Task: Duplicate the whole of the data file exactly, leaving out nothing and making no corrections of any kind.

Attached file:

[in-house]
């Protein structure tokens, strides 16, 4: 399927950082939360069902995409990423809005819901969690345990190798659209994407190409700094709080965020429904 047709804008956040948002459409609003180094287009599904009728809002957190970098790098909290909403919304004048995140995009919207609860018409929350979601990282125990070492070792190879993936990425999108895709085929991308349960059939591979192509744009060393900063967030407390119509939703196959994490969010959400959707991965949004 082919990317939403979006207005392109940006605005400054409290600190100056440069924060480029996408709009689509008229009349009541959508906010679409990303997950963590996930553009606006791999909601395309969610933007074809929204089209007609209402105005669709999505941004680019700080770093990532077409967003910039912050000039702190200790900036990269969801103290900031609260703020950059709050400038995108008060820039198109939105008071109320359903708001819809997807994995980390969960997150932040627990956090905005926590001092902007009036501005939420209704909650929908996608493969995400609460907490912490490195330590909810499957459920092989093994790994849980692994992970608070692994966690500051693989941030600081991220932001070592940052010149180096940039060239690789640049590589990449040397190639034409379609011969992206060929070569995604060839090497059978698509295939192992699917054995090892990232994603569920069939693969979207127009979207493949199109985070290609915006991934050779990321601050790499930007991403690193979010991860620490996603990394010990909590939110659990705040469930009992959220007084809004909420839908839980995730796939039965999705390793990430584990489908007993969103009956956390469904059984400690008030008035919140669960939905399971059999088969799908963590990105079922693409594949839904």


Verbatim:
[in-house]
């Protein structure tokens, strides 16, 4: 399927950082939360069902995409990423809005819901969690345990190798659209994407190409700094709080965020429904 047709804008956040948002459409609003180094287009599904009728809002957190970098790098909290909403919304004048995140995009919207609860018409929350979601990282125990070492070792190879993936990425999108895709085929991308349960059939591979192509744009060393900063967030407390119509939703196959994490969010959400959707991965949004 082919990317939403979006207005392109940006605005400054409290600190100056440069924060480029996408709009689509008229009349009541959508906010679409990303997950963590996930553009606006791999909601395309969610933007074809929204089209007609209402105005669709999505941004680019700080770093990532077409967003910039912050000039702190200790900036990269969801103290900031609260703020950059709050400038995108008060820039198109939105008071109320359903708001819809997807994995980390969960997150932040627990956090905005926590001092902007009036501005939420209704909650929908996608493969995400609460907490912490490195330590909810499957459920092989093994790994849980692994992970608070692994966690500051693989941030600081991220932001070592940052010149180096940039060239690789640049590589990449040397190639034409379609011969992206060929070569995604060839090497059978698509295939192992699917054995090892990232994603569920069939693969979207127009979207493949199109985070290609915006991934050779990321601050790499930007991403690193979010991860620490996603990394010990909590939110659990705040469930009992959220007084809004909420839908839980995730796939039965999705390793990430584990489908007993969103009956956390469904059984400690008030008035919140669960939905399971059999088969799908963590990105079922693409594949839904």